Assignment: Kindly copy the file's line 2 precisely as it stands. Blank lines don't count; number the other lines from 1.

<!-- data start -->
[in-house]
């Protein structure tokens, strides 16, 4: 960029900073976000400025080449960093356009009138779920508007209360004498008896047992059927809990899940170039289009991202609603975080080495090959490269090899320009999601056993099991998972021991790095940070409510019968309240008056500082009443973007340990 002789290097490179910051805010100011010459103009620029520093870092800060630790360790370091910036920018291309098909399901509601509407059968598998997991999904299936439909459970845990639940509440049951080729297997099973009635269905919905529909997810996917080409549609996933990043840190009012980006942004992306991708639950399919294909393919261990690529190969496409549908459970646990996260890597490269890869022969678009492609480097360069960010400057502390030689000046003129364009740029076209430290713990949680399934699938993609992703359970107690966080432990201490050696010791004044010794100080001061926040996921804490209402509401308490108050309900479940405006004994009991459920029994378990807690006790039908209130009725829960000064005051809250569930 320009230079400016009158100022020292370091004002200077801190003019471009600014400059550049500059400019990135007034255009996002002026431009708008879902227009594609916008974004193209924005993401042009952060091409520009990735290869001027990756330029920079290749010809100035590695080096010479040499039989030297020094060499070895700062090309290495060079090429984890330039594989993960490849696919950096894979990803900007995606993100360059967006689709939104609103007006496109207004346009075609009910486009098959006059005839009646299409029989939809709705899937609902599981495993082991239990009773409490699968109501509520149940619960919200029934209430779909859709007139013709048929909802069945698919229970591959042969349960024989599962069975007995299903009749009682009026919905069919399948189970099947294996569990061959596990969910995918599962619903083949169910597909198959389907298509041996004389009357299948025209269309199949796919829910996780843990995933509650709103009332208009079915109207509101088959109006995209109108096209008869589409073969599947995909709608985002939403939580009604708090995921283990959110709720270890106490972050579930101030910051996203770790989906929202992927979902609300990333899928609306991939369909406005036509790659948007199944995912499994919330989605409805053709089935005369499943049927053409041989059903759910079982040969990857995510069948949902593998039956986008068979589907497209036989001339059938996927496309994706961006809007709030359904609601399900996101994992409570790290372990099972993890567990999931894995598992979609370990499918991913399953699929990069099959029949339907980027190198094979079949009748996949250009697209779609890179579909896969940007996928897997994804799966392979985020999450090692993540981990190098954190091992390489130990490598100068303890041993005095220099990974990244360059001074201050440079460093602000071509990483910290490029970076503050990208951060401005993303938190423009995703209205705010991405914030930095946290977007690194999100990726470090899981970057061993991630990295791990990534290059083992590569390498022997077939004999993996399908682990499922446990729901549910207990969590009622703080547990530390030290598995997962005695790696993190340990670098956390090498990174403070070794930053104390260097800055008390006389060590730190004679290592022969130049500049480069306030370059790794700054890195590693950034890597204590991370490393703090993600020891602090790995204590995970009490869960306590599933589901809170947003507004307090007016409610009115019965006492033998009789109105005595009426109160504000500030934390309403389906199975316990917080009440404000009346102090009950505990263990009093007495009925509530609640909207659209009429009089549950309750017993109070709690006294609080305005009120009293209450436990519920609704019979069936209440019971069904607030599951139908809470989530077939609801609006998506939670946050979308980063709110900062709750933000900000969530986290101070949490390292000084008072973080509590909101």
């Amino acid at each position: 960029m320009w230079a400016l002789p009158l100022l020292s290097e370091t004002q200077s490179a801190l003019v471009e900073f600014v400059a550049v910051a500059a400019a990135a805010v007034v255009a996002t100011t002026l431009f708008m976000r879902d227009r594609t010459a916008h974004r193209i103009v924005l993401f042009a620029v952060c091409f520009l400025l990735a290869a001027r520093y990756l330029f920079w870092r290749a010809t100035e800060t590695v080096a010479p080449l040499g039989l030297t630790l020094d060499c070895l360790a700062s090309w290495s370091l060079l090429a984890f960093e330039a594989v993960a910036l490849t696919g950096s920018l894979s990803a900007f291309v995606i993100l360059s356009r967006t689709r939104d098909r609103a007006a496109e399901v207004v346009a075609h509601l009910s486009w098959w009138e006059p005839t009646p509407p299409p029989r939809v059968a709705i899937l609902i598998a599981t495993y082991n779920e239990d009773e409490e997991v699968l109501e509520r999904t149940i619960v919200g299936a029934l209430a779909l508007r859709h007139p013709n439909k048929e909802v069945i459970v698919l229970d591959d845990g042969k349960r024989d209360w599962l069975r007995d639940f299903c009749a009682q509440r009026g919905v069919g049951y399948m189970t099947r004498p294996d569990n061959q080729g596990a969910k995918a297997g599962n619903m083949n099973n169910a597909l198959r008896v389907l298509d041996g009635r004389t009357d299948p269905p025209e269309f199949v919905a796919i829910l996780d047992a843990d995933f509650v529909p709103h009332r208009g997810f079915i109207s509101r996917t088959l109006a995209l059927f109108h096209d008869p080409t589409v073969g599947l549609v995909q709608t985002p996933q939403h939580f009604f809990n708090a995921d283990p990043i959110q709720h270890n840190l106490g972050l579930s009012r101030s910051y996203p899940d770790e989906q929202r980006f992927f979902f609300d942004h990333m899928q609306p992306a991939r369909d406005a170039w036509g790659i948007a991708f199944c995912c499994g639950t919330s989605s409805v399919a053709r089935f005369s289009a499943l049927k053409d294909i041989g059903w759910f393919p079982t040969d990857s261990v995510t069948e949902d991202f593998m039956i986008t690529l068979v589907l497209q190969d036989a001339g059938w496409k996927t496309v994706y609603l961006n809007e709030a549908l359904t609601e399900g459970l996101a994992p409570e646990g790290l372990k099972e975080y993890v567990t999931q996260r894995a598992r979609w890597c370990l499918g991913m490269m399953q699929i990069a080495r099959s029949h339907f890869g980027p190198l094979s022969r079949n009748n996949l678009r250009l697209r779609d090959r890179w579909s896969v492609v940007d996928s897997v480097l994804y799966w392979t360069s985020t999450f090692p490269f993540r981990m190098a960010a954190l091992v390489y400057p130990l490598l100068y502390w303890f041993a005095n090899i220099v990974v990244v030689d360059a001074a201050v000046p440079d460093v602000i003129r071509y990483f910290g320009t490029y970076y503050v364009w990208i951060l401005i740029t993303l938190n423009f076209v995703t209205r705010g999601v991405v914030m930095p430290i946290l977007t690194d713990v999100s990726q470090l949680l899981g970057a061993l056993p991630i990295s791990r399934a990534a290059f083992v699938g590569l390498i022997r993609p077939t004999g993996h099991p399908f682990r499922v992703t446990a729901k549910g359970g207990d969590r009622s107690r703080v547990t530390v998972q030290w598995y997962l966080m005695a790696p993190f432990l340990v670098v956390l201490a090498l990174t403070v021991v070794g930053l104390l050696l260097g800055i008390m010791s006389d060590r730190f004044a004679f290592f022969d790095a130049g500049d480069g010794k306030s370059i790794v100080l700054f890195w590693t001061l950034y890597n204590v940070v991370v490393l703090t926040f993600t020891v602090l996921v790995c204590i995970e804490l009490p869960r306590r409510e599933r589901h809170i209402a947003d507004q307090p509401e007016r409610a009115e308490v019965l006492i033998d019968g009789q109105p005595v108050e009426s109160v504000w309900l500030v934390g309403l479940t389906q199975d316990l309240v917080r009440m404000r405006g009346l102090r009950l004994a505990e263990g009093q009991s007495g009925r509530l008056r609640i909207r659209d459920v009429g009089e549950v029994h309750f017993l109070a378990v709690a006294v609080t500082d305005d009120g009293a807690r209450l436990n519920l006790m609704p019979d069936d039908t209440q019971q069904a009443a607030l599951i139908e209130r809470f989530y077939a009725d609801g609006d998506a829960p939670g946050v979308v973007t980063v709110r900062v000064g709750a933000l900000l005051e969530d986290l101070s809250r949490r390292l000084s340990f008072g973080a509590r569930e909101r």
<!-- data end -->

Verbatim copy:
């Protein structure tokens, strides 16, 4: 960029900073976000400025080449960093356009009138779920508007209360004498008896047992059927809990899940170039289009991202609603975080080495090959490269090899320009999601056993099991998972021991790095940070409510019968309240008056500082009443973007340990 002789290097490179910051805010100011010459103009620029520093870092800060630790360790370091910036920018291309098909399901509601509407059968598998997991999904299936439909459970845990639940509440049951080729297997099973009635269905919905529909997810996917080409549609996933990043840190009012980006942004992306991708639950399919294909393919261990690529190969496409549908459970646990996260890597490269890869022969678009492609480097360069960010400057502390030689000046003129364009740029076209430290713990949680399934699938993609992703359970107690966080432990201490050696010791004044010794100080001061926040996921804490209402509401308490108050309900479940405006004994009991459920029994378990807690006790039908209130009725829960000064005051809250569930 320009230079400016009158100022020292370091004002200077801190003019471009600014400059550049500059400019990135007034255009996002002026431009708008879902227009594609916008974004193209924005993401042009952060091409520009990735290869001027990756330029920079290749010809100035590695080096010479040499039989030297020094060499070895700062090309290495060079090429984890330039594989993960490849696919950096894979990803900007995606993100360059967006689709939104609103007006496109207004346009075609009910486009098959006059005839009646299409029989939809709705899937609902599981495993082991239990009773409490699968109501509520149940619960919200029934209430779909859709007139013709048929909802069945698919229970591959042969349960024989599962069975007995299903009749009682009026919905069919399948189970099947294996569990061959596990969910995918599962619903083949169910597909198959389907298509041996004389009357299948025209269309199949796919829910996780843990995933509650709103009332208009079915109207509101088959109006995209109108096209008869589409073969599947995909709608985002939403939580009604708090995921283990959110709720270890106490972050579930101030910051996203770790989906929202992927979902609300990333899928609306991939369909406005036509790659948007199944995912499994919330989605409805053709089935005369499943049927053409041989059903759910079982040969990857995510069948949902593998039956986008068979589907497209036989001339059938996927496309994706961006809007709030359904609601399900996101994992409570790290372990099972993890567990999931894995598992979609370990499918991913399953699929990069099959029949339907980027190198094979079949009748996949250009697209779609890179579909896969940007996928897997994804799966392979985020999450090692993540981990190098954190091992390489130990490598100068303890041993005095220099990974990244360059001074201050440079460093602000071509990483910290490029970076503050990208951060401005993303938190423009995703209205705010991405914030930095946290977007690194999100990726470090899981970057061993991630990295791990990534290059083992590569390498022997077939004999993996399908682990499922446990729901549910207990969590009622703080547990530390030290598995997962005695790696993190340990670098956390090498990174403070070794930053104390260097800055008390006389060590730190004679290592022969130049500049480069306030370059790794700054890195590693950034890597204590991370490393703090993600020891602090790995204590995970009490869960306590599933589901809170947003507004307090007016409610009115019965006492033998009789109105005595009426109160504000500030934390309403389906199975316990917080009440404000009346102090009950505990263990009093007495009925509530609640909207659209009429009089549950309750017993109070709690006294609080305005009120009293209450436990519920609704019979069936209440019971069904607030599951139908809470989530077939609801609006998506939670946050979308980063709110900062709750933000900000969530986290101070949490390292000084008072973080509590909101």